BRUSSELS -- The European Commission's investigation of Network Solutions Inc. (NSI) entered a new stage with the opening today of a formal inquiry into complaints that NSI is abusing its dominant position in the market for assigning Internet domain names.
"This new antitrust inquiry is part of an overall monitoring of ongoing developments in the management of generic
top-level domain names and of the Commission's efforts to guarantee the openness of the Internet," said a Commission statement.
The formal inquiry was prompted by the filing of several complaints with the Commission against the Herndon,
Va.-based registrar, which for years had a lock on the business of assigning the domain names ending in .com, .net and .org thanks to a contract with the U.S. government. The U.S. has sought to turn administration of the Internet over to a new regime that included creation of the Internet Corporation for Assigned Names and Numbers (ICANN) last year.
The investigation follows more than a year of informal talks and monitoring that began as ICANN was launched. While the new regime ends NSI's monopoly over the award of top-level domain names, the Commission is concerned that highly restrictive provisions in its licensing agreements with companies wanting to enter the market for domain-name registration will prevent competition from taking off.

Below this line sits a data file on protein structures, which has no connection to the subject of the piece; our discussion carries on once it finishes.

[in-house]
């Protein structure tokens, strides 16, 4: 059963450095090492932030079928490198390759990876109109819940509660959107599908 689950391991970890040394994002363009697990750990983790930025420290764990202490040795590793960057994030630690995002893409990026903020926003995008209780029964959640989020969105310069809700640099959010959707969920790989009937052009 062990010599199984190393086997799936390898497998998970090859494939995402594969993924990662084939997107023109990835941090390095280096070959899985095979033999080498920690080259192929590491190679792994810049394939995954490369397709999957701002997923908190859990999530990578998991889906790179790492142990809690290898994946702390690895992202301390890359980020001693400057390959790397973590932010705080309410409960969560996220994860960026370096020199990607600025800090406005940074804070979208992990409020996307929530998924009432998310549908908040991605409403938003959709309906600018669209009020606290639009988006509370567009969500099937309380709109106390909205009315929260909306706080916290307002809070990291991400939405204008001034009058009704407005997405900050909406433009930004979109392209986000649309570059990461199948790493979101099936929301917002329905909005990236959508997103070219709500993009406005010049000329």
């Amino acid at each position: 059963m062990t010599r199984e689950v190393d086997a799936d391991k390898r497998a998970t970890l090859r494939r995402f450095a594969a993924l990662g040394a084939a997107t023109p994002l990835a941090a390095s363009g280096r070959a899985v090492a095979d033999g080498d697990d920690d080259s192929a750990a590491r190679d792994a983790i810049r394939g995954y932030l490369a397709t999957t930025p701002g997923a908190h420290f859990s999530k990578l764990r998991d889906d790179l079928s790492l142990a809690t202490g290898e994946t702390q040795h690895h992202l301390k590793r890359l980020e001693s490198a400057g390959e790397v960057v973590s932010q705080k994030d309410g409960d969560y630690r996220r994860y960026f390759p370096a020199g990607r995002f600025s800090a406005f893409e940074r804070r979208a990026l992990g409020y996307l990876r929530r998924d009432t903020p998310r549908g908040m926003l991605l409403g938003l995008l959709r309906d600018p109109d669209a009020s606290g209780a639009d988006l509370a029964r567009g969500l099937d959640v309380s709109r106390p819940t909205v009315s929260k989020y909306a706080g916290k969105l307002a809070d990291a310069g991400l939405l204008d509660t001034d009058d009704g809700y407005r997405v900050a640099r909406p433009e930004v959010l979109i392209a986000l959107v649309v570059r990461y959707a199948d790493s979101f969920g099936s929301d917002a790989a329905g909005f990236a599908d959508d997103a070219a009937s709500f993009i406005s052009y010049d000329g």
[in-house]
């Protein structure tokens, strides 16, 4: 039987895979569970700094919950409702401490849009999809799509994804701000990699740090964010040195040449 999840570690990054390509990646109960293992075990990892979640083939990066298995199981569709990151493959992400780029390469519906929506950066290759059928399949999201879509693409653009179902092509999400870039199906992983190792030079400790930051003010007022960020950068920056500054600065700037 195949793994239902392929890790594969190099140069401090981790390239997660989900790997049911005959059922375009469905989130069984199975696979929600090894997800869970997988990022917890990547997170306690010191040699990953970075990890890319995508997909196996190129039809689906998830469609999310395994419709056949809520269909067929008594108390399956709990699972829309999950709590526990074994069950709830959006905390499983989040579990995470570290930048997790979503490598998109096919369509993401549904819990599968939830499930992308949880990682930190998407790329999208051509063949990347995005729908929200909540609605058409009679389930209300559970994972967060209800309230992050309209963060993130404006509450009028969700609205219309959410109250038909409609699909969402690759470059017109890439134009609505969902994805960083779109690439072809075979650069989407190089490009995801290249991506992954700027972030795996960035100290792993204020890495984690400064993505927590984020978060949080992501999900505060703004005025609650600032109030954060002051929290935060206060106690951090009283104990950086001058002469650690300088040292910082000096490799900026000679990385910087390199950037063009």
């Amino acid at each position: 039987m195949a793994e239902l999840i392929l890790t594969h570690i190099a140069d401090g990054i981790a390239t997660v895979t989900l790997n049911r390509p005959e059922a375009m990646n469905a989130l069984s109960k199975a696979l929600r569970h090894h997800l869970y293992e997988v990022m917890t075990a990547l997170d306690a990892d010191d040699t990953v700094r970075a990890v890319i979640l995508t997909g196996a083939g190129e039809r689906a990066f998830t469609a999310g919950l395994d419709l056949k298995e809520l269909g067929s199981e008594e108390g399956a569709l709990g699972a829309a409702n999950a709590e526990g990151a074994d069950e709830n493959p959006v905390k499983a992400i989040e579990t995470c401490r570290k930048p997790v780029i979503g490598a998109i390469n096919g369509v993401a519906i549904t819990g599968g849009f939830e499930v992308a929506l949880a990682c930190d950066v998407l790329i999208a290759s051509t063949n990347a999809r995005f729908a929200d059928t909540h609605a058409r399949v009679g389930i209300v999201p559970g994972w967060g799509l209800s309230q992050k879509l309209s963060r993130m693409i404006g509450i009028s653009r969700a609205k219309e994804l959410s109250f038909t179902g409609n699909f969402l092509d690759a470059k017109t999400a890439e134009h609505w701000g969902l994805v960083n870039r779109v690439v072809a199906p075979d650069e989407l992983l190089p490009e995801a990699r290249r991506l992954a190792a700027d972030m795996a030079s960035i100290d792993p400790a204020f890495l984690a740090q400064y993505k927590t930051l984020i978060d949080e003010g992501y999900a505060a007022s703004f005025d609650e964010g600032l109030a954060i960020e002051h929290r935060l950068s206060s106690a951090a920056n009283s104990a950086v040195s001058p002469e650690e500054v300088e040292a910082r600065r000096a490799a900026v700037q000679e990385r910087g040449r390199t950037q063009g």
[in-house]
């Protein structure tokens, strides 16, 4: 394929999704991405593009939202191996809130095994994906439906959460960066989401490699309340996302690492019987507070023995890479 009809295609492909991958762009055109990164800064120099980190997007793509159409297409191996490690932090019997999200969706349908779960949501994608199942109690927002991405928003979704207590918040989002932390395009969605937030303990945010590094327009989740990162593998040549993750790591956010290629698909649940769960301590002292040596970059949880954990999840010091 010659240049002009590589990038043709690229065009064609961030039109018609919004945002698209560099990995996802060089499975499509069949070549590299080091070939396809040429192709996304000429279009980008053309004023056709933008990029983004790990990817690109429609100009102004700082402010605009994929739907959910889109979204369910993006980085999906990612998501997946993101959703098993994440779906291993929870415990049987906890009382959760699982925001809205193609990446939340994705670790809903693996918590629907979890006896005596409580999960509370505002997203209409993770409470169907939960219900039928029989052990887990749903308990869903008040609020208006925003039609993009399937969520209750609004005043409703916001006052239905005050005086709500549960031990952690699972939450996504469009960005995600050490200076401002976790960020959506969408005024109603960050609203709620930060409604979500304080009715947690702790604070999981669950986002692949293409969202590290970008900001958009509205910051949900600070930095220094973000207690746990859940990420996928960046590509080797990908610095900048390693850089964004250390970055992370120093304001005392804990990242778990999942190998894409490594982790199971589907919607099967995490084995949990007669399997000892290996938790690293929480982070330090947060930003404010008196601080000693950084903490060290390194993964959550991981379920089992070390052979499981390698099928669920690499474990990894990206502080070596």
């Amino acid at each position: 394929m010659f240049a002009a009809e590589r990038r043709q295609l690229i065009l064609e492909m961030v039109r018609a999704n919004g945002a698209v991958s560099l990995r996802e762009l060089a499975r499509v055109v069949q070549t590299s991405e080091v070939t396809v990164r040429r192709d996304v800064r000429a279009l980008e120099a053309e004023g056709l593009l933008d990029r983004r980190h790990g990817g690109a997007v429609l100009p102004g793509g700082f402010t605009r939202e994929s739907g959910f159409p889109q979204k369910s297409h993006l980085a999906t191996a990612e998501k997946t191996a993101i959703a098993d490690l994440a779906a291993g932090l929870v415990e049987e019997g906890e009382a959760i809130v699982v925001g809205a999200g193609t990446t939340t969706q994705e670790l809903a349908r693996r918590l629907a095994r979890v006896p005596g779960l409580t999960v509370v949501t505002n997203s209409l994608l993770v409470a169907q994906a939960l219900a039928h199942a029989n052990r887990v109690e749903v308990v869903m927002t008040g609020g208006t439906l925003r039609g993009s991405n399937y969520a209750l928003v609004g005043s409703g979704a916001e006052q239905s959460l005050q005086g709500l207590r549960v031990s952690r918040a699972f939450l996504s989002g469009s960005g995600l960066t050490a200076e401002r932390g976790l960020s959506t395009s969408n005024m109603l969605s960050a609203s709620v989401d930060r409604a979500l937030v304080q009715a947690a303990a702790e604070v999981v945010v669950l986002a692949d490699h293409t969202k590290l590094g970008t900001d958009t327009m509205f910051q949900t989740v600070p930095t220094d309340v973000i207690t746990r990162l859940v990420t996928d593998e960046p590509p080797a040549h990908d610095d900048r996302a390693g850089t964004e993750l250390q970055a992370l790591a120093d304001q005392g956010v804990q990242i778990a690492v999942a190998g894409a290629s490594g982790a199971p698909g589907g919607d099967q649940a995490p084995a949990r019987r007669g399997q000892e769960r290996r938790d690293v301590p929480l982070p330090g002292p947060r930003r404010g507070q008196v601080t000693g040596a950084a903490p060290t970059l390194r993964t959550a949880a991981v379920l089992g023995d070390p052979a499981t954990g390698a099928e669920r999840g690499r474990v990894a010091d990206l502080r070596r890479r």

The Commission hopes to carry out its investigation in close cooperation with the U.S. Department of Commerce. On June 21, the Commission wrote to J. Beckwith Burr, associate administrator at the Office of International Affairs within the Commerce Department, expressing its concerns and requesting information about the Department's own views and findings.
"We are still waiting for a response," said Stefan Rating, spokesman for Competition Commissioner Karel Van Miert.